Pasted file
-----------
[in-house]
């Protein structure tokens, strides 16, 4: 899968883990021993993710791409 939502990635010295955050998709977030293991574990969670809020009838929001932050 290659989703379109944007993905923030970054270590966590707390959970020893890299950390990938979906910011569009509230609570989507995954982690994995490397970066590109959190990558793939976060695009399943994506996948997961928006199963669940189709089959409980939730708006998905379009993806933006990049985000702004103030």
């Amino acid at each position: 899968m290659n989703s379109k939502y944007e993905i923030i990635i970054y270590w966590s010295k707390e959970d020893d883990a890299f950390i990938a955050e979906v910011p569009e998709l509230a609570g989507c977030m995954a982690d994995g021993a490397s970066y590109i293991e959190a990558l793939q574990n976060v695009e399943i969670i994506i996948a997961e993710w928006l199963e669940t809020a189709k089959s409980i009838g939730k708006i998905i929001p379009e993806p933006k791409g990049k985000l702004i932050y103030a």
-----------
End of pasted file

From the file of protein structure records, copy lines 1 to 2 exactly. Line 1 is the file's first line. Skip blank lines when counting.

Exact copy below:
[in-house]
């Protein structure tokens, strides 16, 4: 899968883990021993993710791409 939502990635010295955050998709977030293991574990969670809020009838929001932050 290659989703379109944007993905923030970054270590966590707390959970020893890299950390990938979906910011569009509230609570989507995954982690994995490397970066590109959190990558793939976060695009399943994506996948997961928006199963669940189709089959409980939730708006998905379009993806933006990049985000702004103030």